Through a friend, Sharp started bouncing around a wrestling ring in Edmonton when he was only 12 years old. “That was insane, getting a chance to get in the ring. It ended up, we paid $50 and hung out at this training centre, me and a couple other buddies,” he recalled. They got to know all the indy guys over the next year. “To us, this is just a great experience. We think these guys are the greatest wrestlers ever.”
When Sean Dunster, who wrestles as Massive Damage, launched his Monster Pro Wrestling in Edmonton around 2002, he saw that there was an opportunity to promote an under-18 division with these youngsters, modeled on the Calgary-based Mat Rats.
“We were kind of a liability, guys advertised as under-18 guys wrestling on a show. At the time, I was 14, so I guess it was a cool opportunity to wrestle in front of 300 people at 14 years old,” said Sharp, recalling his debut in February 2003. “It’s cool to note that in that first match we didn’t have a finish and Vance Nevada and Steve Rivers, who ended up being two of the most influential guys as far as my wrestling goes, came out and interrupted, and cut a promo saying that none of us belonged in the ring and that we should hang up our boots and give it up — which was planned, I guess, maybe it was a rib. I don’t even want to look back at the match. I watched it six years ago, four years ago, and I almost cried, it was just so bad.”
“I’ve known Bobby for ten years now. He started training at the age of 14 with MPW. He went from a young, funny looking, awkward kid, to a young lion in the matter of a couple years,” said Sean Dunster.
It was in 2003 that he found someone he really wanted to emulate, as Watts had stopped in Edmonton in between his tours of Mexico and Japan, and worked out with the Monster Pro guys. “He ended up training with Massive every day. Eddie’s a workhorse when he goes into the ring. That’s where I got that whole, ‘That’s how I want to be.’ He would be there every single day and he’d be limping or a little hurting, have a really hard workout at the gym. But once he got into the ring, the light’s green, he’d f—— go, go, go. That was the first time I had experienced that kind of training. That’s why I list him, because I only really trained with him two months.”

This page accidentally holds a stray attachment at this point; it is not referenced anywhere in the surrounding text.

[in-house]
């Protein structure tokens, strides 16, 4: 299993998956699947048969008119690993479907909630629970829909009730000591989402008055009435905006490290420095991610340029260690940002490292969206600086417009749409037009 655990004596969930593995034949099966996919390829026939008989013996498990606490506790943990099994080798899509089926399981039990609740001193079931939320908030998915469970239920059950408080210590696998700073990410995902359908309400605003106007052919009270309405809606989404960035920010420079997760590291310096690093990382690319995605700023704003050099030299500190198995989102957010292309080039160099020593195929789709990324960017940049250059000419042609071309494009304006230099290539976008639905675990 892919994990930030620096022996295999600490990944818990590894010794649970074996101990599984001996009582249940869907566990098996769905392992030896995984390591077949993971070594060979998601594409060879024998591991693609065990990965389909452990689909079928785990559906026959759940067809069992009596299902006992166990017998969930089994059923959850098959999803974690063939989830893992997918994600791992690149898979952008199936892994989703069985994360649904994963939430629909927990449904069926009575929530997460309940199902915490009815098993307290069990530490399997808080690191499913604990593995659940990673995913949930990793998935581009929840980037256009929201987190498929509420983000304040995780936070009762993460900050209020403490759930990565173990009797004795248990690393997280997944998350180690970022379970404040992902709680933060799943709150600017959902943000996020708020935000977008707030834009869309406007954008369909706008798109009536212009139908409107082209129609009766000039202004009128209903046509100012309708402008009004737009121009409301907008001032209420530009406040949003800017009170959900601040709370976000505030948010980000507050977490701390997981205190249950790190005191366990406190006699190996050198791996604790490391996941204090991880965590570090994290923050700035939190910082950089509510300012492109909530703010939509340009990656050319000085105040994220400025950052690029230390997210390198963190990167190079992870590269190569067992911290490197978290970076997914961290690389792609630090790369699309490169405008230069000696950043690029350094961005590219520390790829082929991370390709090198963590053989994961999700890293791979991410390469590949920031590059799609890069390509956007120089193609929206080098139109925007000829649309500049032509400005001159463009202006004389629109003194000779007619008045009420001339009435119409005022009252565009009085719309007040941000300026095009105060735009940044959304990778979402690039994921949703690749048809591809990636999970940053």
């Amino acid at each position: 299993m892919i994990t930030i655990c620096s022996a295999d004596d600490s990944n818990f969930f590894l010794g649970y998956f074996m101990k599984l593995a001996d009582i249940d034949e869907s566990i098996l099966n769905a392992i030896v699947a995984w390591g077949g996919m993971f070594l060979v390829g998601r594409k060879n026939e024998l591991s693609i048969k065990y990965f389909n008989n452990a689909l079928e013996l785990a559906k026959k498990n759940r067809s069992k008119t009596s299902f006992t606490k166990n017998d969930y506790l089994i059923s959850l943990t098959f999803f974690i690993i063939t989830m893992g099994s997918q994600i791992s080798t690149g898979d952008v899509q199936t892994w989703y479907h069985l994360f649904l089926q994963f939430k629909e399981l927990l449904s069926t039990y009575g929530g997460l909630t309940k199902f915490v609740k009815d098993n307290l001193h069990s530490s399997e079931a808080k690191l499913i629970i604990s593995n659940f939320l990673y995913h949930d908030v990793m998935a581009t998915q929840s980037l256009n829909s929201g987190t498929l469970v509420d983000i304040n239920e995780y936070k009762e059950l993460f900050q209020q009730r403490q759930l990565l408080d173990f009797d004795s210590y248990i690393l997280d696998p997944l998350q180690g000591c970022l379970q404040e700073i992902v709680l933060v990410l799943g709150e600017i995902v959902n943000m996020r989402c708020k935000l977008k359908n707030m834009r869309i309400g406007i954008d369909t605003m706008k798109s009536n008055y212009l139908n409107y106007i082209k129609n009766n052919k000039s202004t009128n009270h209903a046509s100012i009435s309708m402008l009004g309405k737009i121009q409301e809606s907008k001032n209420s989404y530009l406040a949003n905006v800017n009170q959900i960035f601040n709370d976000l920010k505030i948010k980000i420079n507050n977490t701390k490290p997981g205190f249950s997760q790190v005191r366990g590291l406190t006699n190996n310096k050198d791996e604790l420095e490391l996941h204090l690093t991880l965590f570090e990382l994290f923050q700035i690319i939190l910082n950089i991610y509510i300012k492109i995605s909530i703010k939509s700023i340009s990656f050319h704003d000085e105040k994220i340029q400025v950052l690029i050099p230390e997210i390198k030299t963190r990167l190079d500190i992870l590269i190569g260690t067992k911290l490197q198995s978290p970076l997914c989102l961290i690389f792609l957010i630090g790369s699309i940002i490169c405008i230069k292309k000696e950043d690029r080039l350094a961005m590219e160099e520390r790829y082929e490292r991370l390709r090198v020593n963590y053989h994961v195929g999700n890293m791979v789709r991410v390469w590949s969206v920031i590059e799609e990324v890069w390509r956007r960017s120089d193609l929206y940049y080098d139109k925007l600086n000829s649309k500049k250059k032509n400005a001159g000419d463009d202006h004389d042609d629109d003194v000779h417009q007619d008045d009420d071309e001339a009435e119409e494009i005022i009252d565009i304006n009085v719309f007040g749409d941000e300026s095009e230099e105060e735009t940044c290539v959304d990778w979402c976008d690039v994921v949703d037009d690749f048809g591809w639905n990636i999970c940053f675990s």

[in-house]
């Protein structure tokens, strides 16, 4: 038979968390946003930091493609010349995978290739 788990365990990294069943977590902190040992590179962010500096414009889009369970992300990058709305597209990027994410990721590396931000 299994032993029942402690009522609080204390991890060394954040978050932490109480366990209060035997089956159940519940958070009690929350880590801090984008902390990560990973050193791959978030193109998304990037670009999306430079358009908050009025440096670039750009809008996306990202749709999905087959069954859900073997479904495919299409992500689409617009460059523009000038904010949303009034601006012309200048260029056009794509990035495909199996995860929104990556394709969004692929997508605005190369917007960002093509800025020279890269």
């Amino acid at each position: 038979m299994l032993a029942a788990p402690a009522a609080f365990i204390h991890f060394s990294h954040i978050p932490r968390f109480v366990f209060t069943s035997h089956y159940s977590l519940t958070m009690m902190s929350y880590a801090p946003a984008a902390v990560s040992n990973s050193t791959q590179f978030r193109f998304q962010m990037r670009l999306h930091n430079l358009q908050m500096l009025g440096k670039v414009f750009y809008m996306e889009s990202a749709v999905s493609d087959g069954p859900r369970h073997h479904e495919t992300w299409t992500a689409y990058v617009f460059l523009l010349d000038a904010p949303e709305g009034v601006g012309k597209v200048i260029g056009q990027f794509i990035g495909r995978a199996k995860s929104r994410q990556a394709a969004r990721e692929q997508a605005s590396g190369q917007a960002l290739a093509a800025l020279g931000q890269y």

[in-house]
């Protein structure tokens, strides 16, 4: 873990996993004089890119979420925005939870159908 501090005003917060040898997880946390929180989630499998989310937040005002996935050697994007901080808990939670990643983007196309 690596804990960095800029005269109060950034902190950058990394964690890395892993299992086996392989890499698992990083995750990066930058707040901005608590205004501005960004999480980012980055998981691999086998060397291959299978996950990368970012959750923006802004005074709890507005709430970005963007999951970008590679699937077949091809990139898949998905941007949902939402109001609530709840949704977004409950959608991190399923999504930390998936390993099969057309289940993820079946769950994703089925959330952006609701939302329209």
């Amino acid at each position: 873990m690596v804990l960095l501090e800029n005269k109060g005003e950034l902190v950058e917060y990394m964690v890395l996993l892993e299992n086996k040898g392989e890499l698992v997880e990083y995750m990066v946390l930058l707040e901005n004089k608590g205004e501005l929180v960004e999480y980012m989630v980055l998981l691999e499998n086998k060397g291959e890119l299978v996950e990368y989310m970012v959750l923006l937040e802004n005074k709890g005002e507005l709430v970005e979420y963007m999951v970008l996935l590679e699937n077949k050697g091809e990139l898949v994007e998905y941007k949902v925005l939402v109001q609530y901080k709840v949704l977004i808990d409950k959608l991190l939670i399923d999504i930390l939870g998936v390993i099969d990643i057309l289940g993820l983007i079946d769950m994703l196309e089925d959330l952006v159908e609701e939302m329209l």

Lafon is another old-school wrestler who works out with the Edmonton crew here and there, just keeping his body fresh while pursuing other work.
“Every time he comes back for training, he still holds training classes that I go to, just seeing how talented that guy is still is actually an inspiration, because he’s over 50 and he can still go better than probably everybody in our company,” said Sharp.
According to Steve Rivers, Sharp developed an incredible work ethic early on and always showed an eagerness to learn.
Bobby shows a great passion for the wrestling business and has been a great student as a result,” said Rivers. “He respects the buisness and the wrestlers that came before him. Not everybody who becomes a wrestler these days have any of these qualities. Bobby would listen and watch us very carefully at at his young age as a teenager and still does it today now as a young man with several years experience.”
Sharp has attended camps run by Harley Race, Johnny Devine, Ricky Steamboat, and Lance Storm. From each he learned something, and mixed it in with his own ideas.
Unlike other technical wrestlers, Sharp also has a unique pre-match workout that sets him apart from many wrestlers: he meditates before his matches, saying that it helps him “find his inner strength.”
Dunster is proud of how far Sharp has come. “His work ethic is the thing that impresses me most about Bobby,” Dunster said. “Over the last year, I have watched Bobby take it to a new level, turning it up a notch, which has pushed him over the edge, and made him a legit worker at any level. Whether it’s working at the top of the card with a top draw, or working with a newer guy, and guiding him, Bobby has come into his own. In my opinion, the wrestling world is his for the taking.”
At the moment, he is trying to make a go of it full-time as a wrestler, and generally can get 10 bookings a month. Sharp has always had “real” jobs that were friendly to his passion.
“I’ve had jobs that have benefited pro wrestling or benefited myself in the sense that I can better myself for pro wrestling,” he said. There were the years working in a gym, and the current work here and there doing security or bouncing. Then there was the time when he was employed at an auto mechanic shop, “which is funny in the sense that we spend a lot of time in cars going on the road.”